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Proctor, Navy pass first test in rout of Delaware
Question of the Day
ANNAPOLIS | With so many new starters, there were bound to be some nerves displayed in Navy's football season opener.
Kriss Proctor needed just three plays to get rid of his.
The senior quarterback rushed for 176 yards and three touchdowns --- including a 75-yard scoring jaunt less than two minutes into the game --- as the Midshipmen dispatched Delaware 40-17 Saturday at Navy-Marine Corps Memorial Stadium.
"It got the butterflies out," Proctor said. "You go into a game, first start, and you're a little bit nervous. You can admit it, but that got the butterflies out. You're halfway down the field and you're like 'You're playing football, it's time to run.' That's what it did."
Navy hardly looked like a team breaking in nine first-time starters (including seven on defense), scoring on five of its first six possessions. The Mids (1-0) did not commit a penalty, and their lone turnover was a Proctor interception on a third down in the second half that effectively served as a punt.
It was as benign as a miscue could be, and the lone blemish on Proctor's otherwise fine day.
The senior played full games in the past, but this was his first start as the unquestioned No. 1 option . Proctor served as Ricky Dobbs' backup the last two seasons, filling in for the charismatic quarterback on three occasions.
Proctor doesn't bring an identical skillset to the Mids, but he was hardly shy in the hours leading into the opener.
"He said 'Let's put 40 on the board,' and we put 40 on the board," fullback Alexander Teich said. "His performance today was outstanding."
It stemmed from more than just his own rushing. He executed a perfect pitch to Aaron Santiago for a 13-yard score for Navy's second touchdown, and spotted Santiago for his first career touchdown pass in the fourth quarter to finish off the Blue Hens (0-1).
In between, he set up Teich for a workmanlike day and minimized the work required from an inexperience Navy defense that settled in for a decent debut of its own.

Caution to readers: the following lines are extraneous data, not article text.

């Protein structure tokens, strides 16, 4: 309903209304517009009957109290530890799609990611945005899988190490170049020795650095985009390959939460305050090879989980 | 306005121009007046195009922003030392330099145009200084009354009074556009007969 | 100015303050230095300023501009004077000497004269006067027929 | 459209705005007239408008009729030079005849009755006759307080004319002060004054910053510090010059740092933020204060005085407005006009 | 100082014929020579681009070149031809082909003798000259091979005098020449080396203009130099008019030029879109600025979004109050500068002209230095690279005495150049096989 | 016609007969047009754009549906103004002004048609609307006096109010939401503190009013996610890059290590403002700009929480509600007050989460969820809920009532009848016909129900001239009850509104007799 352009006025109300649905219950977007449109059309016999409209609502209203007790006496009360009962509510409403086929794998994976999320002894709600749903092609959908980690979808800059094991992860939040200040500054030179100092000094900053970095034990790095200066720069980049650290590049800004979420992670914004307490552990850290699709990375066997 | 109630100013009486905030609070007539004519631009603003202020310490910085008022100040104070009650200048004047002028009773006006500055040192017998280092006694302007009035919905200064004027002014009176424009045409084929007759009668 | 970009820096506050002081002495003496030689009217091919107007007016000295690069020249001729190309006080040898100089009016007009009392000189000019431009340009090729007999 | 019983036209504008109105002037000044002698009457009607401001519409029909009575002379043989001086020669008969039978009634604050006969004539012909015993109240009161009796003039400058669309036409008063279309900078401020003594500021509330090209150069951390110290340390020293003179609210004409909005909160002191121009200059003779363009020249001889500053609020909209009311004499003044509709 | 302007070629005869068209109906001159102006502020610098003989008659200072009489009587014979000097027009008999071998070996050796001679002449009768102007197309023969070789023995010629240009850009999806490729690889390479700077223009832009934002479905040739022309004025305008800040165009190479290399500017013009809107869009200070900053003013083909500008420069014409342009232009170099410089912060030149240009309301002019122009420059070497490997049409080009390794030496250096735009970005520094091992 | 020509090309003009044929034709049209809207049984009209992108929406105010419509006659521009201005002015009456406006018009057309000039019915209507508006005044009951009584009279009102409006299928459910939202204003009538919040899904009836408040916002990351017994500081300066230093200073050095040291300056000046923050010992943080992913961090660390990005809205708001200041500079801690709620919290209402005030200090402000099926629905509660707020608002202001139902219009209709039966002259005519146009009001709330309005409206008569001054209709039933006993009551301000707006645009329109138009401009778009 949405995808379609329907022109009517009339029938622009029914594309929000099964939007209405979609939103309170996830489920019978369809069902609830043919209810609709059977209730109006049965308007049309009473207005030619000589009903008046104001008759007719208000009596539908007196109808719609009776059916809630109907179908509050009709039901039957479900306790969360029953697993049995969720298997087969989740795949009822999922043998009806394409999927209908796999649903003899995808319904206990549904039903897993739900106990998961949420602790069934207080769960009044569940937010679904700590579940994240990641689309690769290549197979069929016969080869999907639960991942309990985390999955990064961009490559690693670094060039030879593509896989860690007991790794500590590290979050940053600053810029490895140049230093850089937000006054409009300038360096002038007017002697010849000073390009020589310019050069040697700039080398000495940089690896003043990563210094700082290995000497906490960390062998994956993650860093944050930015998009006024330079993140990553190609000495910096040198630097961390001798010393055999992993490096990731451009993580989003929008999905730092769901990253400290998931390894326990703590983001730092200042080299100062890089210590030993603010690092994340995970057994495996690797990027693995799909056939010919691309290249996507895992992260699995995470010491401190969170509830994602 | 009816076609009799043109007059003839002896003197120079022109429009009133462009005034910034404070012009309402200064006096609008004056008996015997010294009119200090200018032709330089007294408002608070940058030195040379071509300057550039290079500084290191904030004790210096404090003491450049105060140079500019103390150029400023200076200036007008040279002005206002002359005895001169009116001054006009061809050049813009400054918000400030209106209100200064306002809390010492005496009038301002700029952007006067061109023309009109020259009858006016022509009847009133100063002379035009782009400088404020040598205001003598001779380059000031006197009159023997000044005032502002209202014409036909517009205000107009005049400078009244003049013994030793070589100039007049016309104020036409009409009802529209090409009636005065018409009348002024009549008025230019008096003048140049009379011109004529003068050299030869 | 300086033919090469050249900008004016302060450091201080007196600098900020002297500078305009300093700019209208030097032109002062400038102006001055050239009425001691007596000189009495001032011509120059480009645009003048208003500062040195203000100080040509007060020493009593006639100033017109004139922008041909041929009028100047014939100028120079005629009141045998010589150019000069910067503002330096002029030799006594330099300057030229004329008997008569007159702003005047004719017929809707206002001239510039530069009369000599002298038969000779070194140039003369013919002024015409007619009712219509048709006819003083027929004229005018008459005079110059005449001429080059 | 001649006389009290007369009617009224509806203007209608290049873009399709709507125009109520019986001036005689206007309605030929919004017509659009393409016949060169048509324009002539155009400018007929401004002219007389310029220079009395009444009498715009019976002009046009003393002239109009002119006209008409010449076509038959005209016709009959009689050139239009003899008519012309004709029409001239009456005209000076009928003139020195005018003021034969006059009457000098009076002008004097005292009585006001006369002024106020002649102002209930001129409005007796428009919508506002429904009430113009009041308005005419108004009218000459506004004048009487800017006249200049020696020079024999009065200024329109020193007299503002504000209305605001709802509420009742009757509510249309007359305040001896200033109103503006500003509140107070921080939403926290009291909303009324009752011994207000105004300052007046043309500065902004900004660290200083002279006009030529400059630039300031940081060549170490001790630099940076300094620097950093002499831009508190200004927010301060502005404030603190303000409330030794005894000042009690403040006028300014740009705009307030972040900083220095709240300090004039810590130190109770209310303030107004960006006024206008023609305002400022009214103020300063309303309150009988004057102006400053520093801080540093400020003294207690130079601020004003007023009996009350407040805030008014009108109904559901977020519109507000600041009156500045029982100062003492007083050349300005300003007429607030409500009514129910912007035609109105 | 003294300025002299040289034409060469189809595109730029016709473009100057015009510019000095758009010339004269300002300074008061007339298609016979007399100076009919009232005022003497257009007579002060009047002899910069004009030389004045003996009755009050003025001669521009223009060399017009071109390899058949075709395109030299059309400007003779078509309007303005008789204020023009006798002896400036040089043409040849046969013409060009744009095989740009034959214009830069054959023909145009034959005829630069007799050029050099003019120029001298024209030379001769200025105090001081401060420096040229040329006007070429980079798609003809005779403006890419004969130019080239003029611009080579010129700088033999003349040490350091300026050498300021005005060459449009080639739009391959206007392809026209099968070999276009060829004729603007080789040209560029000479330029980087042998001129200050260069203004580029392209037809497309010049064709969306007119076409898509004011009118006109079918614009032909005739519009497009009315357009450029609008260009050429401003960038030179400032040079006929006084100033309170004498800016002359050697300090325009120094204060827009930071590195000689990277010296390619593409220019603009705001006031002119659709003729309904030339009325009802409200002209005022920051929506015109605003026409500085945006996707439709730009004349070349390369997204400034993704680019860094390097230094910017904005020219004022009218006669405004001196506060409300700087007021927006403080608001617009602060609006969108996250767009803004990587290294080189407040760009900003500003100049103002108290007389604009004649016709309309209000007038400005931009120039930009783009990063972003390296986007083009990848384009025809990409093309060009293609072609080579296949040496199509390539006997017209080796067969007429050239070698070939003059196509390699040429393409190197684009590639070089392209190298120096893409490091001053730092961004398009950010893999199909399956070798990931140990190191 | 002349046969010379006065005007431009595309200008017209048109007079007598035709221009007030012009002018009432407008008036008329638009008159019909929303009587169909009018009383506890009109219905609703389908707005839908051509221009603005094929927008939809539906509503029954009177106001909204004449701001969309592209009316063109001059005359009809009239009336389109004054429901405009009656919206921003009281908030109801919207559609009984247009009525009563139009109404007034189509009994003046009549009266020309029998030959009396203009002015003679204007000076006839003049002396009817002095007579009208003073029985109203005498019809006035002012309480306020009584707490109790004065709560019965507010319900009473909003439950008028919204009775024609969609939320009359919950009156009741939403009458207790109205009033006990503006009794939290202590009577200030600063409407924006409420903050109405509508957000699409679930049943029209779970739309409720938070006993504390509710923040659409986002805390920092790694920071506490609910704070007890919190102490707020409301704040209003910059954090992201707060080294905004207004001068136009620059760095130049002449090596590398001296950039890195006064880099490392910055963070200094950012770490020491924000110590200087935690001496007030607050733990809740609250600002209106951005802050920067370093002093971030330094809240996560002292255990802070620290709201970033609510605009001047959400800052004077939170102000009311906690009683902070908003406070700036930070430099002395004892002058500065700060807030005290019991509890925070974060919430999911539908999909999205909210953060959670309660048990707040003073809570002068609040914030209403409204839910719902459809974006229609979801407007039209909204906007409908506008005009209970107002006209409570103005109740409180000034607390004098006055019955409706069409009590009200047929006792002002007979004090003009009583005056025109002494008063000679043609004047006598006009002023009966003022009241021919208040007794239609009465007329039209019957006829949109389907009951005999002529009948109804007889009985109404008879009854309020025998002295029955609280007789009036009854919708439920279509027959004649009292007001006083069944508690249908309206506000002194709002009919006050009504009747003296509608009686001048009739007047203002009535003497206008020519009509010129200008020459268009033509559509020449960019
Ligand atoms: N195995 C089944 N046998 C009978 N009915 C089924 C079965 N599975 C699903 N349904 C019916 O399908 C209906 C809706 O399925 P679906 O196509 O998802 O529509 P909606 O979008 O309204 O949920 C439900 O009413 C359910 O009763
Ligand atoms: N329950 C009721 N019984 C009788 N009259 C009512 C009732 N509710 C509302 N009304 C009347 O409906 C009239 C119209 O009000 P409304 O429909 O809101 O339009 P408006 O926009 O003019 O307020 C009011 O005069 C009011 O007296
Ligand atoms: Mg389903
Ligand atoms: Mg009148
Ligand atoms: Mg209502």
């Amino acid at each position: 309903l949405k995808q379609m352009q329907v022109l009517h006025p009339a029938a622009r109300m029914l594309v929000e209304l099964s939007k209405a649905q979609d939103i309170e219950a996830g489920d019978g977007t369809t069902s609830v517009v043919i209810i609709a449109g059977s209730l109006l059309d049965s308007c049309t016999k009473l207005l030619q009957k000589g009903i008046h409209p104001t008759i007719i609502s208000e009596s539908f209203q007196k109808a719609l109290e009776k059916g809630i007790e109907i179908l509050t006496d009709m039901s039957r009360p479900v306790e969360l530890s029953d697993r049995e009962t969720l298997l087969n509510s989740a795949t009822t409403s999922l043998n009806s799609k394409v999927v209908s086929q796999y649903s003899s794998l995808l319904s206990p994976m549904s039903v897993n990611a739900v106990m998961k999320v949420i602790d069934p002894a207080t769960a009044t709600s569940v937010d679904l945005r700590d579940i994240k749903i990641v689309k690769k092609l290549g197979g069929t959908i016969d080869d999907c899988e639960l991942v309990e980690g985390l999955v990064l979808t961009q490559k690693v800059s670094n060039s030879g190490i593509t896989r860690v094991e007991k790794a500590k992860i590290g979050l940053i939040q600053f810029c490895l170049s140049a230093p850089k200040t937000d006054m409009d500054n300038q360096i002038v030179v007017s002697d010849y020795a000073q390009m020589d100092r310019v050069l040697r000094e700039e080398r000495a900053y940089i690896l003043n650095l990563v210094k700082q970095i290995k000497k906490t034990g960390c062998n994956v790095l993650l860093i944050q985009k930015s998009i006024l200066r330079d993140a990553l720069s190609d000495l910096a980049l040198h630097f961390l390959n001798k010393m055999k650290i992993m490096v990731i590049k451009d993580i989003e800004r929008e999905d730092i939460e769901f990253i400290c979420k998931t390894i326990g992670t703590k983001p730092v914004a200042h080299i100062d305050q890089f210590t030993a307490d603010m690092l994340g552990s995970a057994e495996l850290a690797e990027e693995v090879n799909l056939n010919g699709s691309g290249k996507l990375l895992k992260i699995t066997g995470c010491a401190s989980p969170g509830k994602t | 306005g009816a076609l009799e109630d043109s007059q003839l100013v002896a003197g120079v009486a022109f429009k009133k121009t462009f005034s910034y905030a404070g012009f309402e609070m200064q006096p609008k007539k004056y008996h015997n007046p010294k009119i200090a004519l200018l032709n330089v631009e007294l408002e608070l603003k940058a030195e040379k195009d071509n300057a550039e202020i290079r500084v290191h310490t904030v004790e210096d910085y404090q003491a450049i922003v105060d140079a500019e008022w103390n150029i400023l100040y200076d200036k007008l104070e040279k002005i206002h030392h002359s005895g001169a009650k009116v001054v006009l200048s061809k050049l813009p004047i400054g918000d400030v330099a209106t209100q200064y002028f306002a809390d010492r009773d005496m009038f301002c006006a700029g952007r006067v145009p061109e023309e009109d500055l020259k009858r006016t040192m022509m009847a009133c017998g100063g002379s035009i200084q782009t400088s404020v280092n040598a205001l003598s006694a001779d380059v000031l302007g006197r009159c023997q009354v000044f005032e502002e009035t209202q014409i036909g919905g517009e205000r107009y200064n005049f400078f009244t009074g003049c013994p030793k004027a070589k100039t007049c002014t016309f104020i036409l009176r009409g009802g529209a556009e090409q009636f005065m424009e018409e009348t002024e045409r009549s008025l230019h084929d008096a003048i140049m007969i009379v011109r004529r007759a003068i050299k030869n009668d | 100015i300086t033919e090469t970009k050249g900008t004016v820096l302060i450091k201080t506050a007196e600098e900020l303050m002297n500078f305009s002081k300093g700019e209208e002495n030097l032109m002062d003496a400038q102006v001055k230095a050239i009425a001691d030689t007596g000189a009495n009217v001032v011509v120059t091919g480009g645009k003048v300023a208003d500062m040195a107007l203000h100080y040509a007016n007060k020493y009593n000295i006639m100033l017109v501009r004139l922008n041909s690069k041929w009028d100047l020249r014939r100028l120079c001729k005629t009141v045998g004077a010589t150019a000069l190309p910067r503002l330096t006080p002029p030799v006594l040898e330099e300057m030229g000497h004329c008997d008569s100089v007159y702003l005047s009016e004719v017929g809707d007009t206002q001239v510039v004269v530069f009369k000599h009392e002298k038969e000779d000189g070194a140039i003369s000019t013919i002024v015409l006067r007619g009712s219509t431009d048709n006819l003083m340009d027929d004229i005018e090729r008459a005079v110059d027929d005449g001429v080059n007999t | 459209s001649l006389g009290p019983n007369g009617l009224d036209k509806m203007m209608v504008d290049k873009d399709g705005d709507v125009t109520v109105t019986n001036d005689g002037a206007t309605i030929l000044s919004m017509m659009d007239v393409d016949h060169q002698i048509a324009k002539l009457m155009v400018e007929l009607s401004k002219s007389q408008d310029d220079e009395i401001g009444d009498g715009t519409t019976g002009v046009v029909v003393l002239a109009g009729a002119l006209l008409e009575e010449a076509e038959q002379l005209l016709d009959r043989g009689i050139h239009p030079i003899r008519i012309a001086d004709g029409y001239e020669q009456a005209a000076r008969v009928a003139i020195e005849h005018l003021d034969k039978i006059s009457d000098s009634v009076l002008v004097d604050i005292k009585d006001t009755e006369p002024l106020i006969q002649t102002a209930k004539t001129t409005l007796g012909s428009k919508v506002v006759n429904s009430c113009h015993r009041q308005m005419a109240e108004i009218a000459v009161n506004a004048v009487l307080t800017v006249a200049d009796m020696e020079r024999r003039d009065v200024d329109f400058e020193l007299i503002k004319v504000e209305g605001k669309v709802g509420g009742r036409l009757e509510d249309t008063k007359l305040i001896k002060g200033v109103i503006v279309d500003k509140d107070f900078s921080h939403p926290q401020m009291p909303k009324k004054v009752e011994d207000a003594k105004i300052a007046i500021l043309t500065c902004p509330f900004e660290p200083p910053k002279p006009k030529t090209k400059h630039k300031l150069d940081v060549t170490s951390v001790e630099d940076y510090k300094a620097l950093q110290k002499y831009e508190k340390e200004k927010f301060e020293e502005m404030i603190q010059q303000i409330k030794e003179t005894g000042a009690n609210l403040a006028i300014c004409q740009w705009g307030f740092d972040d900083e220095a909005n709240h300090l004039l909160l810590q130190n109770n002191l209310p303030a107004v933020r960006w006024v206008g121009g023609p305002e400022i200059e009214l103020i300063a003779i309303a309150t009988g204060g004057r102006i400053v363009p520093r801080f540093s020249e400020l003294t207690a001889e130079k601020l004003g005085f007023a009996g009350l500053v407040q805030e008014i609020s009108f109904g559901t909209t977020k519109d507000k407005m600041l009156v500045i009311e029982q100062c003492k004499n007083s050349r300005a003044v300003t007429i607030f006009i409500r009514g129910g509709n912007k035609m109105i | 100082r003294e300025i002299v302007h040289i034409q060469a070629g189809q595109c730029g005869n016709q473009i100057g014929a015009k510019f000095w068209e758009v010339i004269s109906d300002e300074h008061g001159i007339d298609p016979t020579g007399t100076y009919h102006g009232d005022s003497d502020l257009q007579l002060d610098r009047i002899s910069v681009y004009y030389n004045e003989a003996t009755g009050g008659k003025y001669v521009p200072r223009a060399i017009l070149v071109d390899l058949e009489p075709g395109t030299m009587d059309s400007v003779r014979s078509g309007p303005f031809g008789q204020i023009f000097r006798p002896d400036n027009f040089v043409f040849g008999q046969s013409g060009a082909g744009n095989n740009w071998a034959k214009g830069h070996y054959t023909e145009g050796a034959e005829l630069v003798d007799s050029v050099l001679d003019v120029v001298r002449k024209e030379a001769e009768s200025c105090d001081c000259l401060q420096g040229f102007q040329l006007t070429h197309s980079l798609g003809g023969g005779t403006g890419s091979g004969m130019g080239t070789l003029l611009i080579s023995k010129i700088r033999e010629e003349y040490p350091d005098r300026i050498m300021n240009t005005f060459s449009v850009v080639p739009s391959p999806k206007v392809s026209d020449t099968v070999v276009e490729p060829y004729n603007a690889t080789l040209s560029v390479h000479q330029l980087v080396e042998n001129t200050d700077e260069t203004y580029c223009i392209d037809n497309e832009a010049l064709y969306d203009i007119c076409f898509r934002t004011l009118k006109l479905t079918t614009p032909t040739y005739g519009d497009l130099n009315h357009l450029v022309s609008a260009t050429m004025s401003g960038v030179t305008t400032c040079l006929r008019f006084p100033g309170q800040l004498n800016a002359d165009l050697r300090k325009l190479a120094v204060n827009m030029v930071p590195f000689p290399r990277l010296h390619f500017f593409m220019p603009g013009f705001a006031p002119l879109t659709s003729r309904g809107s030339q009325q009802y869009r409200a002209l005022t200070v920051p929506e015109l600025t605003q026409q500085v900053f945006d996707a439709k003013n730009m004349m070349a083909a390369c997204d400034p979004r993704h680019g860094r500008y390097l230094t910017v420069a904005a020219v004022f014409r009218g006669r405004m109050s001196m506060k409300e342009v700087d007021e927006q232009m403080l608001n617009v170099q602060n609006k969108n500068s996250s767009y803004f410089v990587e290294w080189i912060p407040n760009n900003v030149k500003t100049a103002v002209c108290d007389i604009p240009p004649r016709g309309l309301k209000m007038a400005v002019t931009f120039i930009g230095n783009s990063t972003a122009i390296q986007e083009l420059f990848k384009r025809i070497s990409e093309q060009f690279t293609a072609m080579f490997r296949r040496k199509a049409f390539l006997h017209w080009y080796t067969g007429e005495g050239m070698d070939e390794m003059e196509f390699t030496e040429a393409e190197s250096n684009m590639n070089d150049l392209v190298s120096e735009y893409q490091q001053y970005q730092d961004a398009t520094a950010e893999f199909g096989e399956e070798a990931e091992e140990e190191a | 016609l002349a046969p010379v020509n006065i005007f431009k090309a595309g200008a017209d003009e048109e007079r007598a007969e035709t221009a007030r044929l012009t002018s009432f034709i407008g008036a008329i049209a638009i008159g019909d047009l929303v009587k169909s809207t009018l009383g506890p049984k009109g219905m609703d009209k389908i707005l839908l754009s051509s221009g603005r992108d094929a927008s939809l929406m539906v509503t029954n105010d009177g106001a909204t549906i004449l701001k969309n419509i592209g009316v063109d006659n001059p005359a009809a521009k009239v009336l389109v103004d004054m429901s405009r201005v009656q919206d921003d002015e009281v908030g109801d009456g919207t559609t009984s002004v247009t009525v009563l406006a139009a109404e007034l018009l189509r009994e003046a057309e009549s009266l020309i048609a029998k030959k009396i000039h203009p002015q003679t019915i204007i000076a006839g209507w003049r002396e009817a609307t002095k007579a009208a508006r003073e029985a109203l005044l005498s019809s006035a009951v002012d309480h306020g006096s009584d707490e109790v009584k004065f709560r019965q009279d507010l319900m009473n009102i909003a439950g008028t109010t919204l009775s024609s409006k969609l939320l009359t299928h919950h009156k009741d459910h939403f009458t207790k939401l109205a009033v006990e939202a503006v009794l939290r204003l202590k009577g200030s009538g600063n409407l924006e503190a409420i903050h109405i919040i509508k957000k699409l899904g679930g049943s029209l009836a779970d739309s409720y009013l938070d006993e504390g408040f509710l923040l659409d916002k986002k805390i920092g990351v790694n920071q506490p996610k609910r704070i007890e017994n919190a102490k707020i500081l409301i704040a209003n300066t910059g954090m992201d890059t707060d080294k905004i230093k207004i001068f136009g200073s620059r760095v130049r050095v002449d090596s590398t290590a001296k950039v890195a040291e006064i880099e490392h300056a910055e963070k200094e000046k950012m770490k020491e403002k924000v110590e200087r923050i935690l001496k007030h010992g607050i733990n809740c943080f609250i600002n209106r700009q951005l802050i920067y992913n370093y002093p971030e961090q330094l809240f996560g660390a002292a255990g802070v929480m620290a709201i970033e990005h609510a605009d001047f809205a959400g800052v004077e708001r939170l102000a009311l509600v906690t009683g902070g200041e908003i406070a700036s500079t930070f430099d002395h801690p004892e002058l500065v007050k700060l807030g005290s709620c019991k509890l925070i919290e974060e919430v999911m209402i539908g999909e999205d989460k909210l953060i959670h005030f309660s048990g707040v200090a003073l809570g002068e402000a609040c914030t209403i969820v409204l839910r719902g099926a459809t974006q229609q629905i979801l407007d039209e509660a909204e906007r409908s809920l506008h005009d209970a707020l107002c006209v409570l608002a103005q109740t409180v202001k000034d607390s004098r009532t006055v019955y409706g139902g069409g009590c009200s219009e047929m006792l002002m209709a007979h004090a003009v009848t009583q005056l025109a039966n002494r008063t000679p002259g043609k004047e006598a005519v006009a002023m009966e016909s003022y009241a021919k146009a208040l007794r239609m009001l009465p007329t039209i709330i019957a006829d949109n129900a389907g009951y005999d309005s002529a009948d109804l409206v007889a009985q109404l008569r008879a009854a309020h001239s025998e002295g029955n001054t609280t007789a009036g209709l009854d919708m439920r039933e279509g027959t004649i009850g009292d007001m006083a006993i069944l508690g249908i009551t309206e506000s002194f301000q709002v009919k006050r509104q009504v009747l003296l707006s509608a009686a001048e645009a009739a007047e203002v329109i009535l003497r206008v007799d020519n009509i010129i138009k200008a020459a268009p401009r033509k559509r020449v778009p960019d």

"That's Kriss Proctor," coach Ken Niumatalolo said. "We've seen it for the last three and a half years. The kid is a talented kid. I thought he did some great things, but the great thing about it is Kriss will be the first guy to tell you he can get better, and that's the scary part."
Navy's defense played without nose guard Jared Marks, who served a one-game suspension for a violation of team rules. That hardly mattered, since the Mids' few veteran defenders emerged with crucial efforts.
Defensive end Jabaree Tuani was a constant nuisance in the Delaware backfield, both before and after starting quarterback Trevor Sasek left with a knee injury in the second half. Safety Kwesi Mitchell broke up a pair of passes and intercepted backup Tim Donnelly to set up Navy's final touchdown.
Help also came from Navy's new full-time kicker. Jon Teague connected from 54 yards --- breaking the program record of 52 yards set by Todd Solomon in 1984 --- less than a minute before halftime to provide a 19-7 cushion at the break.
Proctor put it away from there, looking very much like a man who has run the triple option since early in his high school career. He capped Navy's first drive of the third quarter with a 27-yard scoring scamper to make it 26-7.
On his final snap --- just out of a timeout --- he exploited a defense accustomed to trying to stop the run all day, tossing it over a weary safety's head and into Santiago's hands. Seconds later, Teague's point after attempt bumped Navy to 40 points on the button.
The Mids had done exactly what their quarterback had asked. And he'd looked superb in helping make it happen.
"It was the first game as the man, the go-to guy, and it's just real nice as an athlete to get that monkey off your back," Proctor said. "We did that today, and it really felt good."
© Copyright 2014 The Washington Times, LLC. Click here for reprint permission.
About the Author
Patrick Stevens has covered Maryland and other Mid-Atlantic college sports for more than a decade. You can reach him at email@example.com.
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